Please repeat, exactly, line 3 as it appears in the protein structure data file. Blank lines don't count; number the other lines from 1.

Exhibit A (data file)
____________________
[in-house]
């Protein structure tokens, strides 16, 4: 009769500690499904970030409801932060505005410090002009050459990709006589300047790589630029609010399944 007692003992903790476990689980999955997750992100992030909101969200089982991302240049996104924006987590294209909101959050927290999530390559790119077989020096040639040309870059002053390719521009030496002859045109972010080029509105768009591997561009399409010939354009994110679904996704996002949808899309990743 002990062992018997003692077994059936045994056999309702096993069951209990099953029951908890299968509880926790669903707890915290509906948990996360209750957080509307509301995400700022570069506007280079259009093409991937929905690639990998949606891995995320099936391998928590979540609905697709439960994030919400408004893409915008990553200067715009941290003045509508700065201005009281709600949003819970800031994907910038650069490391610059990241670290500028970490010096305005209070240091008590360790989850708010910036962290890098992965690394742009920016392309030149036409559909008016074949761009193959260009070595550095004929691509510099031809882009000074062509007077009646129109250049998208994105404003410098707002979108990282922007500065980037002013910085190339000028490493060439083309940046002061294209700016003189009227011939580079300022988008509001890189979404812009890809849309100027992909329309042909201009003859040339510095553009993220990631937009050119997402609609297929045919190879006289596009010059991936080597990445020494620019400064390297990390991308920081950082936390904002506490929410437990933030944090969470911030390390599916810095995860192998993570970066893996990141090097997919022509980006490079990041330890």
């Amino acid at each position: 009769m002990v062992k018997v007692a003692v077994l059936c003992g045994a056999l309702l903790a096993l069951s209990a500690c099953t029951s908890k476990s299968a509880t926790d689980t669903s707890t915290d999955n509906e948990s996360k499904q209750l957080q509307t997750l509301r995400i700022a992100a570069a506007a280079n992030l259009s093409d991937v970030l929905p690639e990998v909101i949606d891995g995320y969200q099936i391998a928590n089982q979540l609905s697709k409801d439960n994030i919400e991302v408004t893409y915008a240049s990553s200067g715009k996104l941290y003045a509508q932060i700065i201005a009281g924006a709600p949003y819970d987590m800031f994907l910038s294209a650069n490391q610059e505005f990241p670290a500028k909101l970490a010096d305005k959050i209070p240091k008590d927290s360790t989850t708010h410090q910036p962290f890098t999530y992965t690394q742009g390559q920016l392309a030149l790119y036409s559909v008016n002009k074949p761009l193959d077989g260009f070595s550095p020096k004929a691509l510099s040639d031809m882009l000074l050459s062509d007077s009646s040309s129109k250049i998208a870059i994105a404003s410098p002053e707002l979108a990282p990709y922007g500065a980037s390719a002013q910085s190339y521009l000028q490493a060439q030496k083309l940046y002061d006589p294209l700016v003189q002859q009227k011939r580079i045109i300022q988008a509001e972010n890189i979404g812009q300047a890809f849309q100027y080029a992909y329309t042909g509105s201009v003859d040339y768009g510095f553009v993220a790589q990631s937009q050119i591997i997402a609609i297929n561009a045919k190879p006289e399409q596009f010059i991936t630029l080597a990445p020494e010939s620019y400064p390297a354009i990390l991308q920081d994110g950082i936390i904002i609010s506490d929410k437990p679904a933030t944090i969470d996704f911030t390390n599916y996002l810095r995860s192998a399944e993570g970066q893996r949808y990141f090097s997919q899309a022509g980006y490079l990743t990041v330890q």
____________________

């Amino acid at each position: 009769m002990v062992k018997v007692a003692v077994l059936c003992g045994a056999l309702l903790a096993l069951s209990a500690c099953t029951s908890k476990s299968a509880t926790d689980t669903s707890t915290d999955n509906e948990s996360k499904q209750l957080q509307t997750l509301r995400i700022a992100a570069a506007a280079n992030l259009s093409d991937v970030l929905p690639e990998v909101i949606d891995g995320y969200q099936i391998a928590n089982q979540l609905s697709k409801d439960n994030i919400e991302v408004t893409y915008a240049s990553s200067g715009k996104l941290y003045a509508q932060i700065i201005a009281g924006a709600p949003y819970d987590m800031f994907l910038s294209a650069n490391q610059e505005f990241p670290a500028k909101l970490a010096d305005k959050i209070p240091k008590d927290s360790t989850t708010h410090q910036p962290f890098t999530y992965t690394q742009g390559q920016l392309a030149l790119y036409s559909v008016n002009k074949p761009l193959d077989g260009f070595s550095p020096k004929a691509l510099s040639d031809m882009l000074l050459s062509d007077s009646s040309s129109k250049i998208a870059i994105a404003s410098p002053e707002l979108a990282p990709y922007g500065a980037s390719a002013q910085s190339y521009l000028q490493a060439q030496k083309l940046y002061d006589p294209l700016v003189q002859q009227k011939r580079i045109i300022q988008a509001e972010n890189i979404g812009q300047a890809f849309q100027y080029a992909y329309t042909g509105s201009v003859d040339y768009g510095f553009v993220a790589q990631s937009q050119i591997i997402a609609i297929n561009a045919k190879p006289e399409q596009f010059i991936t630029l080597a990445p020494e010939s620019y400064p390297a354009i990390l991308q920081d994110g950082i936390i904002i609010s506490d929410k437990p679904a933030t944090i969470d996704f911030t390390n599916y996002l810095r995860s192998a399944e993570g970066q893996r949808y990141f090097s997919q899309a022509g980006y490079l990743t990041v330890q």